If you head out to the 11th arrondissement you’ll really get an idea of local Paris. Just like in most major cities around the world, less touristy typically equals less expensive too! In the 11th arrondissement, you’ll be please to find local bistros, cafes, wine bars, plenty of shopping, art galleries, and plenty of local vibes.
Best Neighborhood in Paris for a First Time Visitor
When my wife and I first visited Paris, we stayed in the 7th arrondissement. In my opinion, this is the best mix of classic Paris with just the right amount of touristy attractions while being slightly outside central Paris and arrondissement 1. Inside arrondissement 7 you can find Musee d’Orsay, the Eiffel Tower, Rue Cler, as well as some of the best dining Paris has to offer. The 7th offers easy access to the metro in the event you want to venture into central Paris.
Best Neighborhood or Arrondissement in Paris for Romance
In the hills of the 18th arrondissement, you’ll find Montmartre, one of the most authentic, and romantic villages in all of Paris. Montmartre is perfect for honeymooners or anyone looking for the perfect Parisian village with cobbled streets, a stunning Basilica, art galleries, bistros, and more. Montmartre is full of charm.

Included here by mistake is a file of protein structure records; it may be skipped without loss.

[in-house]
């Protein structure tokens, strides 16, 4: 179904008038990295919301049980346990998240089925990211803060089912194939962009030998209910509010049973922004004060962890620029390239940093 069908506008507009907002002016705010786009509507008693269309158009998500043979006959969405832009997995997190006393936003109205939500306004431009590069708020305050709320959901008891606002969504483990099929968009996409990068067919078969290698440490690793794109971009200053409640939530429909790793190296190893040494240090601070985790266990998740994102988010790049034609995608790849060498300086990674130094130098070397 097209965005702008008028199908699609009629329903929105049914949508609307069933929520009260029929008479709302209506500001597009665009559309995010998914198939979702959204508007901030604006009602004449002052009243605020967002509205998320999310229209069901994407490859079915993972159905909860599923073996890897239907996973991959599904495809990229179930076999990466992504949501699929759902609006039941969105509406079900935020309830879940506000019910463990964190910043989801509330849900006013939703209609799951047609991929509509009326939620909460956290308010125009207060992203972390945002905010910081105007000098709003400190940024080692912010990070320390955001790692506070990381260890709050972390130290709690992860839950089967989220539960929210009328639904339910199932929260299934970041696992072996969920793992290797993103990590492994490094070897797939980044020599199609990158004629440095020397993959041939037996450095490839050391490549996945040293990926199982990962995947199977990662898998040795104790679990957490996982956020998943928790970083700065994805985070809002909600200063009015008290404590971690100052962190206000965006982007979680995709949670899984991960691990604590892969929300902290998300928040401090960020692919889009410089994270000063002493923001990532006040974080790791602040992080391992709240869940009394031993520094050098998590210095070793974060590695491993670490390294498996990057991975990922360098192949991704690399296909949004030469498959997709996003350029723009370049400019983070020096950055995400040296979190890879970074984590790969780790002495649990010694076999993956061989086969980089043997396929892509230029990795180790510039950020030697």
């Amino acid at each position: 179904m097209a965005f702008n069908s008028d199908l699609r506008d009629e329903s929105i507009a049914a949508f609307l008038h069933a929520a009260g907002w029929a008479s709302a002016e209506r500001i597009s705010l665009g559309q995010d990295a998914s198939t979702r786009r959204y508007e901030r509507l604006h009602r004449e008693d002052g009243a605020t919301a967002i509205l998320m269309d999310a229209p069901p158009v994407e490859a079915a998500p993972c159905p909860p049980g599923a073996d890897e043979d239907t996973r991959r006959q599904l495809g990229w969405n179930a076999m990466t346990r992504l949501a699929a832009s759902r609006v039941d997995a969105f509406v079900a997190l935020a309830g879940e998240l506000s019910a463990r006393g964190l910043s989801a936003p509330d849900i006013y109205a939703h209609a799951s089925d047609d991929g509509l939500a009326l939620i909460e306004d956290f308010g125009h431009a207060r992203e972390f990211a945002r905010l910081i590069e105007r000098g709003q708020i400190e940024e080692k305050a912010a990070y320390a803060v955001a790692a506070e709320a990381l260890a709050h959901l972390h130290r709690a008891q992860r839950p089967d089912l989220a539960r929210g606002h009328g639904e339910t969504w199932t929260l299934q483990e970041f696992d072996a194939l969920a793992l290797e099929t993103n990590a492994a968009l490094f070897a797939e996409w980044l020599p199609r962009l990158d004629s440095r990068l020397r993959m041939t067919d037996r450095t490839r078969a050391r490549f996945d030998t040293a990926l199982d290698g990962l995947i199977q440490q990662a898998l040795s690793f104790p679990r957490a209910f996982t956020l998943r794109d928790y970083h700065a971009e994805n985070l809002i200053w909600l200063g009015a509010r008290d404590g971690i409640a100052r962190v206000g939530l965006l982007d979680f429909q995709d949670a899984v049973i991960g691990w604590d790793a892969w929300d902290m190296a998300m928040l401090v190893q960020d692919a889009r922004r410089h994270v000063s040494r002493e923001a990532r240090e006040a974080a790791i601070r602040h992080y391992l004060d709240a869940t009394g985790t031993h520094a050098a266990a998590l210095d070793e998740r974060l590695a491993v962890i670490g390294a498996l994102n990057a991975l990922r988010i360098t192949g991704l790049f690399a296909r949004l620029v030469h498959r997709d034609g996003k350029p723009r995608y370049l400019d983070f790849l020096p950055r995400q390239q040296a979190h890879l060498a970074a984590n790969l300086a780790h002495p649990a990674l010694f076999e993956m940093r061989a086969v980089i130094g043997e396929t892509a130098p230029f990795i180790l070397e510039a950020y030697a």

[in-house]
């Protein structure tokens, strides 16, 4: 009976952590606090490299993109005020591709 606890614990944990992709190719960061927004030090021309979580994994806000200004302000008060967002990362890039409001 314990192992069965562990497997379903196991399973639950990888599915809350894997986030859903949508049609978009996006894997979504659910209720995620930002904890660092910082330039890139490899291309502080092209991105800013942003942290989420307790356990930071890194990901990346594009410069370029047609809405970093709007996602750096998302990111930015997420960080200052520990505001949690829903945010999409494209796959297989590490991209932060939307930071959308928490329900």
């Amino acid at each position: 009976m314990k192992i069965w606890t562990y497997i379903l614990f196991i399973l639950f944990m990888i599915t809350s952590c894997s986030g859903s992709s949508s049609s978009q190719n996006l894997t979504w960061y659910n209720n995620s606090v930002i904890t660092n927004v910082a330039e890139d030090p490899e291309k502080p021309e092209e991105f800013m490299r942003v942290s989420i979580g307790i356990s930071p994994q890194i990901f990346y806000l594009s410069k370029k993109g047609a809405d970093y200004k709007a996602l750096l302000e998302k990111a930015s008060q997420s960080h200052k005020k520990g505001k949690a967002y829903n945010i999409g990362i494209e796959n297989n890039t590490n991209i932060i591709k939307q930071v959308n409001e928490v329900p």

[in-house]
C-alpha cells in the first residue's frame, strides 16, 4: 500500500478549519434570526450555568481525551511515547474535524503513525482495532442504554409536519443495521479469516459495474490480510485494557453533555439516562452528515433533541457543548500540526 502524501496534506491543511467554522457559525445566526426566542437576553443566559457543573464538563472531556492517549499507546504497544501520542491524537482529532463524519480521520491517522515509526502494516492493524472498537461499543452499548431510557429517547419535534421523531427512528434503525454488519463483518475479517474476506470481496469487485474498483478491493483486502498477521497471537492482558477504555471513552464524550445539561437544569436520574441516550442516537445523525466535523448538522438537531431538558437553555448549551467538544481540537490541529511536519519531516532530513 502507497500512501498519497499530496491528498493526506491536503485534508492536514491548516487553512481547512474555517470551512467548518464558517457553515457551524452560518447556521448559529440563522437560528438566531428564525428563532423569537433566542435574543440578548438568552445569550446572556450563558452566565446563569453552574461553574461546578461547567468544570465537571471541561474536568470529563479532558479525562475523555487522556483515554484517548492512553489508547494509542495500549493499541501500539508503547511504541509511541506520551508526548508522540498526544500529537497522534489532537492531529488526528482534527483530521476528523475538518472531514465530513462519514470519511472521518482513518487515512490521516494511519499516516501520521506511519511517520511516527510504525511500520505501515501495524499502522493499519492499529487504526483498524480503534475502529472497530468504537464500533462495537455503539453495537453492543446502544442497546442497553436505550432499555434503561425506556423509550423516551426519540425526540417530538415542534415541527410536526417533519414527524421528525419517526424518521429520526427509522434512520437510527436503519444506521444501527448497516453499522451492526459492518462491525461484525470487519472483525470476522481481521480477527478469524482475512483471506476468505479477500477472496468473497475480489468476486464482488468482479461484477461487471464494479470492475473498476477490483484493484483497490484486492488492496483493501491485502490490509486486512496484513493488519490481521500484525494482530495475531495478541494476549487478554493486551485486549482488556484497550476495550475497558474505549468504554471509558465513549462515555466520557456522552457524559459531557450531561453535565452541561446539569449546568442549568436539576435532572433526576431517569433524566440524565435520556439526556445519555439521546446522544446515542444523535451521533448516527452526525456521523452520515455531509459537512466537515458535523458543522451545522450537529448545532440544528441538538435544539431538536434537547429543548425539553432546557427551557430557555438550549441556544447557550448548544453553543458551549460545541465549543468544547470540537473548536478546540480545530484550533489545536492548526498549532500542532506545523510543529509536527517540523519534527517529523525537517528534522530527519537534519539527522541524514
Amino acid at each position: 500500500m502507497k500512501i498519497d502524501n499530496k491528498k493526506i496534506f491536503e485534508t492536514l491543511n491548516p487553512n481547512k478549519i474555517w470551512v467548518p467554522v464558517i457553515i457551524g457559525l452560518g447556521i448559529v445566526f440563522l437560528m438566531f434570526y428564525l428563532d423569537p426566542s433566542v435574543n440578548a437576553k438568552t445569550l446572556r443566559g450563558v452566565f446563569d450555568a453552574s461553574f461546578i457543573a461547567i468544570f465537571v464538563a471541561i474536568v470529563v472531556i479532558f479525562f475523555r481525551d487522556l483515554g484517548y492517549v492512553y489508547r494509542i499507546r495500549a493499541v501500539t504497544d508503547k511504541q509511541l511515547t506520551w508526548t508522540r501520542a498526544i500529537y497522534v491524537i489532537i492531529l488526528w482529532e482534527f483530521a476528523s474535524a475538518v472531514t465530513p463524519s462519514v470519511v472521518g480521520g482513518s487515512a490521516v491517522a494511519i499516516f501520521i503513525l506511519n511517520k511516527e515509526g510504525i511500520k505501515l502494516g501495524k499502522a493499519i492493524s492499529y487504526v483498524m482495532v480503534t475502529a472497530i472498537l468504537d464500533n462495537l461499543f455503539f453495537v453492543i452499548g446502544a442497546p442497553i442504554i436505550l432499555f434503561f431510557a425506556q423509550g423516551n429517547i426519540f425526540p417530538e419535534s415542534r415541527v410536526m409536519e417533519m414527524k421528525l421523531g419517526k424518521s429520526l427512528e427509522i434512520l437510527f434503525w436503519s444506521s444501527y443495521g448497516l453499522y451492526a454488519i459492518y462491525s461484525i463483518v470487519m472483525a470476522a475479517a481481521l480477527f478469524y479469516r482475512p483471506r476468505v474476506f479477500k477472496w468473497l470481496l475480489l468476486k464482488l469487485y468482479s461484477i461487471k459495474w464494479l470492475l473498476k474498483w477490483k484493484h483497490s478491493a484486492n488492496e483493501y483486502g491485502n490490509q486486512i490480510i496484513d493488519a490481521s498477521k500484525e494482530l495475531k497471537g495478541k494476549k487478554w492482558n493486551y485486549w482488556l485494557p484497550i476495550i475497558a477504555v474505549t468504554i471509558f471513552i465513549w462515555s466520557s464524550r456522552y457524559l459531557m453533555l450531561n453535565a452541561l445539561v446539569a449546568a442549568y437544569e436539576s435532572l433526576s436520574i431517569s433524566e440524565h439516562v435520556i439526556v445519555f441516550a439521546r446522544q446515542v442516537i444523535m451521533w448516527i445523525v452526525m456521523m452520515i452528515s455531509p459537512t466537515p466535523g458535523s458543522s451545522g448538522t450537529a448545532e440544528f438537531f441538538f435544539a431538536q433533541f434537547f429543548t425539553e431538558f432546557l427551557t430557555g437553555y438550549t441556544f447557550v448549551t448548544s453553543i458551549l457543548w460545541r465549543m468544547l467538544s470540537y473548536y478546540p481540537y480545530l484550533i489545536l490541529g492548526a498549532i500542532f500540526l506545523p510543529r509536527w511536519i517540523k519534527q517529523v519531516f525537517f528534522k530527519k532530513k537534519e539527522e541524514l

Best Neighborhood in Paris for Families
In arrondissement 6 you’ll find Saint-Germain., best known for literary and artistic celebrities of the late 19th century and early 20th century. Here, there’s plenty to do if you’re traveling with your family. Consider stopping at the National Museum of Eugene Delacroix, Les Deux Magots for breakfast, Cafe de Flore when thirsty, marvel over mentions of Église Saint-Sulpice in The da Vinci Code, and plenty more.
Best Neighborhood in Paris When Traveling Alone